An Alien at War

My Name is Bond, Ernest Edward Bond

Written and researched by David Bohl, with the kind help and documents supplied by Dr Colm Hickey, Director of Education at John Paul 2 Foundation 4 Sport and Peter Nemaric, Archivist of King Edward's Horse Yeomanry in Geelong, Australia, and World War 1 historians worldwide.

Born in Lancaster, 1882 Ernest Edward Bond moved to Liverpool to further his teaching profession and became a founder member of The Alien5 Rugby Union Club based at Clubmoor.

(Colours were black with an emerald hoop)

The Sefton History Book, click here to order

He taught at Clint Road Council School, a Board School on the corner of Clint Road and Solon Street, Kensington that had opened in 1879 (it closed just before the Centenary, in 1976.)

Living at 31 Addingham Road, Mossley Hill he married Frances Maude in 1910 .

The Liverpool troop of King Edward's Horse Yeomanry was raised by Captain Lionel James and on March 16th 1906 the following appeared in Regimental Orders. -

Liverpool Troop - It is noted for information that a troop of the Regiment has been formed and is now in existence in Liverpool. Until further orders this troop will be attached to the 'A' Squadron (British Asian) for training and discipline.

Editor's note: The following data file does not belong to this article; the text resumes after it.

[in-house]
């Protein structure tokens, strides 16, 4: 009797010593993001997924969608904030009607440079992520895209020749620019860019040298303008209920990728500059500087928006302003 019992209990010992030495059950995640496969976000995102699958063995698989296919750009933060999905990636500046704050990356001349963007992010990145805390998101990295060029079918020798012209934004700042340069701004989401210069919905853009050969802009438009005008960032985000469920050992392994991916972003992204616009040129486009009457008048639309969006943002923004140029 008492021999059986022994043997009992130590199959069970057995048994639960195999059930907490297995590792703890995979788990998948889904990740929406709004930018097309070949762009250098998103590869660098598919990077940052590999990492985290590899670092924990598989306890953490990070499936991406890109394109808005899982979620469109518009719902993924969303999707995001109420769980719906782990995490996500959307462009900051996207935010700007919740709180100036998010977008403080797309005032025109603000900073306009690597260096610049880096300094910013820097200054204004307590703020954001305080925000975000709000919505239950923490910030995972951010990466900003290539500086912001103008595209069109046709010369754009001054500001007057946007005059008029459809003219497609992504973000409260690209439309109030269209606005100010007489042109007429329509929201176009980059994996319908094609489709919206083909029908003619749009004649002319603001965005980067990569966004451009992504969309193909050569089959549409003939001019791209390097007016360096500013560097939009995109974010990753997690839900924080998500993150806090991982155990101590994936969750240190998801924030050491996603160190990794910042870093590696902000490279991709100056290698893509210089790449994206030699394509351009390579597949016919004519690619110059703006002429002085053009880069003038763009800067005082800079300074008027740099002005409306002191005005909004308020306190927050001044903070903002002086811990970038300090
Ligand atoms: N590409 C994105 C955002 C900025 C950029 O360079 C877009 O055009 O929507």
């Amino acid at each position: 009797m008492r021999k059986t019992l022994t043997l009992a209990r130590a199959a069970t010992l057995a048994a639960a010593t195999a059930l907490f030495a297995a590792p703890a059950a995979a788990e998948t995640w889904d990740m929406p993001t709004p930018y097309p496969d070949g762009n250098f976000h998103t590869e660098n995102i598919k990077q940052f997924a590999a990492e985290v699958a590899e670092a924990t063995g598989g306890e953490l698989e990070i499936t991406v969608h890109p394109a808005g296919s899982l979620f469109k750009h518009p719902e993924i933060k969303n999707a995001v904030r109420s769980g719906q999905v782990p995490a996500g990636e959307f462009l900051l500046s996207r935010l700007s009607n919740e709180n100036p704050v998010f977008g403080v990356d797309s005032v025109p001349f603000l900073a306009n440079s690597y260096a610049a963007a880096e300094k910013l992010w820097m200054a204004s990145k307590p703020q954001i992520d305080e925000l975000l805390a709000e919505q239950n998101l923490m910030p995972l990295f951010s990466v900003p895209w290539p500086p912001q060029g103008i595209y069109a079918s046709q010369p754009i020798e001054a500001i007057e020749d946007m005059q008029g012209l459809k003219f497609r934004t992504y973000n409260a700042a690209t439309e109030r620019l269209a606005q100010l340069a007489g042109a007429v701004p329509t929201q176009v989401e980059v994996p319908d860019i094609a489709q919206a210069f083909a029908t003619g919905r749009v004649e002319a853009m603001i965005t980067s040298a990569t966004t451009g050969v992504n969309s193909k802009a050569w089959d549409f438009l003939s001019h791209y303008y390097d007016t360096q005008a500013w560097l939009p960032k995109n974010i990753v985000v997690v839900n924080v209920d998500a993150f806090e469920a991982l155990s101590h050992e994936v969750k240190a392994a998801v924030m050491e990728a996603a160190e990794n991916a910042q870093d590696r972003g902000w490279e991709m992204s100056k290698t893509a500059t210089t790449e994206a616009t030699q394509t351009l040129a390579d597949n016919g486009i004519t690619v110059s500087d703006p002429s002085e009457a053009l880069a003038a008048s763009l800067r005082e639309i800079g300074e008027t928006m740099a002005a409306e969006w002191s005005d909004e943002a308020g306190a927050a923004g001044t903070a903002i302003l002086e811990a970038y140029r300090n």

[Thanks to Chris Owen for this photo, it apparently came from their Headquarters]

Colonel Lionel James CBE DSO went on to be the last Commanding Officer of King Edward's Horse and was the author of The History of King Edward's Horse.

See the recent more factual website by Peter Nemaric
(Many thanks to him for the following photographs)

The book does go on to say that the premises K.E.H occupied in Liverpool had belonged to the old Blue Coat School. Liverpool Blue Coat School moved out to Wavertree away from the City Centre in the early 1900`s and K.E.H would have been in the old school building which is now The Blue Coat Arts Centre.

In 1912 'A' Squadron was broken up and the Liverpool Detachment under Major Pearch became 'A' Squadron in it's entirety, while the original 2 Troops of 'A' Squadron were transferred to 'D Squadron. It is reported that recruitment in Liverpool became so brisk that the change was inevitable.

[Bond 1914 at Leavesden Green, London, rhs standing]

As Regimental Serjeant Major, Ernest Bond was heavily involved in three major battles:-